The second would be not having a defined owner for your loyalty program or tools - you need someone at the helm who is passionate about the program, and can dedicate time and energy to running it really well. And the third thing would be communication with customers. Too often, brands set up a program and expect all their customers to enrol, but they haven't done enough to promote it. Just as you'd promote any new product or brand event, you should be promoting your loyalty program via every marketing activity and channel. Hope that helps!

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🗣️: Describe one successful case of a loyalty program from your experience.

💬 Fiona: Absolutely - my favourite example is a long-term LoyaltyLion client, Astrid & Miyu. They sell jewelry and we've been working with them for around 4 years. Their program is so successful because it uses tiers - customers move up the aspirational tiers and unlock more rewards and benefits as they interact more with the program and the brand. They also place a large focus on building community and using content to build better customer relationships. They regularly use their loyalty program to tell their brand story and connect with customers - even their Founder is involved in content creation. You can read more here.

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🗣️: How do we start implementing a Loyalty program? Is it better to define first to whom we are going to offer it to? (Like based on how much revenue we already got from the client, etc) or is it better to offer to all. (Existing and prospect clients)?

💬 Fiona: Segmentation is always super important in loyalty and there are two segments in particular that I would always prioritise first.

Firstly - exactly as you say - your most loyal customers. The more you can keep them happy and engaged, the more they will act as advocates and generate more revenue for you. And secondly, your "at risk" customers - those people who haven't come back and interacted with you within the timeframe you expected. There are undoubtedly other groups, but these are where you can drive the most change, fastest.

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🗣️: What I think when I hear Loyalty programs are offering like discounts on services or promos. How do we approach this if our margins on our current services are "just right"? 😆 Do we now account for these future loyalty programs on our margins?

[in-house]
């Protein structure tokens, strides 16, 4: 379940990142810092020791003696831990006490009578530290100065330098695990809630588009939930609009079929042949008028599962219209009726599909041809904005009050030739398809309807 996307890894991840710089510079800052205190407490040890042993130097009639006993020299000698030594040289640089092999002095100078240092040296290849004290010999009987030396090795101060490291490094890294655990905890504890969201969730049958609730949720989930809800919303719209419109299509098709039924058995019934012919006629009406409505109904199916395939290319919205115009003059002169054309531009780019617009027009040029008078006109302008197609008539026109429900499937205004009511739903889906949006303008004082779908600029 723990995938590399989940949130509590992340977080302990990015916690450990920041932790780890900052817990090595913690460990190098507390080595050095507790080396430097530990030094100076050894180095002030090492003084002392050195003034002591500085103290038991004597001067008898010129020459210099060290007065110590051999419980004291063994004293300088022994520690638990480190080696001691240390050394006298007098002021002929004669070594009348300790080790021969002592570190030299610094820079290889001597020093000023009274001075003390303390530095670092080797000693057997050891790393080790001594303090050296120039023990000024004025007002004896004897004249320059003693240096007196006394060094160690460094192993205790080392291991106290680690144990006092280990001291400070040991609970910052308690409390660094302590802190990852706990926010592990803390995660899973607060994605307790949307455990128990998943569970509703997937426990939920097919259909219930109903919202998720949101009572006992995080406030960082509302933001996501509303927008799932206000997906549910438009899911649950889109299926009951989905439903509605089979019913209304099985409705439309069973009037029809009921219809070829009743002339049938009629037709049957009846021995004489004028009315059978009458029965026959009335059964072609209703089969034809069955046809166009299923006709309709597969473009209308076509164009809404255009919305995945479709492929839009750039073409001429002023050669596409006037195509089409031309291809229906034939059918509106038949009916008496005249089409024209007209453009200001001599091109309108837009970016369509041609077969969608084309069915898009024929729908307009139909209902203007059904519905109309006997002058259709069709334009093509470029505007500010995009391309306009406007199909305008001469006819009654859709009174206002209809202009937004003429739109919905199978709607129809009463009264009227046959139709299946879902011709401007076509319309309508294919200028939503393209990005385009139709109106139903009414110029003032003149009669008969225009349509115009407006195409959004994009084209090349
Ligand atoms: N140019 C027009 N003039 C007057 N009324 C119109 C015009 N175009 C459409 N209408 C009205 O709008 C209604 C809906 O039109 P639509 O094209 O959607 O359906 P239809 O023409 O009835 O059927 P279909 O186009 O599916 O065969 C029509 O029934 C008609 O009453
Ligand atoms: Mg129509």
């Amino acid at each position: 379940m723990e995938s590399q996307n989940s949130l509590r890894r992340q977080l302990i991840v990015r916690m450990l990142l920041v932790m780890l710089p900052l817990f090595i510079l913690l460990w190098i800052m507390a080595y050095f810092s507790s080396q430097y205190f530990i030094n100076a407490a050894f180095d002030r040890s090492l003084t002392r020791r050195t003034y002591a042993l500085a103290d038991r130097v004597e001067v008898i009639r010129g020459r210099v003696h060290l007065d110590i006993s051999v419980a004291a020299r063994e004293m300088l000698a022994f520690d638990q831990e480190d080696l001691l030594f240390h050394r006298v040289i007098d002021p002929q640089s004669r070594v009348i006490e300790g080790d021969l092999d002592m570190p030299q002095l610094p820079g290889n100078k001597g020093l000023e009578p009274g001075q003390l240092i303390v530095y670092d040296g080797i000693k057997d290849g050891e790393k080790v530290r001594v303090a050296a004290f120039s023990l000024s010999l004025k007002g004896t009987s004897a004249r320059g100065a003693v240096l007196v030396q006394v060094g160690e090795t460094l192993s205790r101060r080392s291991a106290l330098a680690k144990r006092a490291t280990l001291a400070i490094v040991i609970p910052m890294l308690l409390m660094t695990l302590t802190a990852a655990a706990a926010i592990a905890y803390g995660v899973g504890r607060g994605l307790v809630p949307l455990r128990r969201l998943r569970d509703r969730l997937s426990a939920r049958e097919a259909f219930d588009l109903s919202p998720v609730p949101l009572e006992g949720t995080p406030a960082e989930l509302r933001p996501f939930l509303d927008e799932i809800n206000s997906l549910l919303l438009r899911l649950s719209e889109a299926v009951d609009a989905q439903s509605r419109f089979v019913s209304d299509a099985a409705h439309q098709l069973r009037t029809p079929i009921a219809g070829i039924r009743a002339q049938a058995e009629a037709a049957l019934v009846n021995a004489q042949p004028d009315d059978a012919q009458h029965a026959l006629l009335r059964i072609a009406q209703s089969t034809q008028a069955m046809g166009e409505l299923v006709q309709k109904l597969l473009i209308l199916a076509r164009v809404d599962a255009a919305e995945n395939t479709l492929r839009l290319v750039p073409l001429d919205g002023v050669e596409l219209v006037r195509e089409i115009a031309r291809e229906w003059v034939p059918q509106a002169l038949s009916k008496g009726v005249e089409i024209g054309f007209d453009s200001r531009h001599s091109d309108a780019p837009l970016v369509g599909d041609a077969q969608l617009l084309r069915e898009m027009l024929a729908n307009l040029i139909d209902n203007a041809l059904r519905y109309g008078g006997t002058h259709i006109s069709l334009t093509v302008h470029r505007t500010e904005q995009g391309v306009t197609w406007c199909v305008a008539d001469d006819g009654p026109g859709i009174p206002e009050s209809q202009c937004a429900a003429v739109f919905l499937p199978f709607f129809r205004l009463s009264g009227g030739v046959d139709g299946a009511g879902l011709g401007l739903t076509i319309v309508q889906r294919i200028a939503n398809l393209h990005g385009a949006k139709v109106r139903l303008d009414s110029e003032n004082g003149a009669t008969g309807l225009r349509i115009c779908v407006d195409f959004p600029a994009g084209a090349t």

💬 Fiona: I would think as much as possible about what value you can add outside of financial or transactional - so if you're selling IT services, can you be offering exclusive access to really great content, or perhaps special access to a podcast with a great speaker who's an expert in your space, or perhaps the opportunity to enroll in courses or training that non-members aren't able to access. Or could you be facilitating events that only members are invited to - providing a space for people to interact with each other and learn from their peers? These are the kinds of experiences that will drive people to connect with your brand on a longer-term basis, without financial incentives.

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🗣️: Shooting my shot here, do you think you can give an example of a simple Loyalty Program Model that's easy to implement?

💬 Fiona: I can't think of a service example off the top of my head - but one example that stands out in my memory is Starbucks. There was a point where they were at high risk of failing because other coffee providers like Mcdonald's were selling coffee at a cheaper price. They launched a program called "my Starbucks idea" where they asked customers to create profiles, contribute ideas and tell them what they want from their coffee shop experience. This helped them to show customers they valued them - and we know where Starbucks is today! So I think my point is - to build a model based on what your customers tell you they want!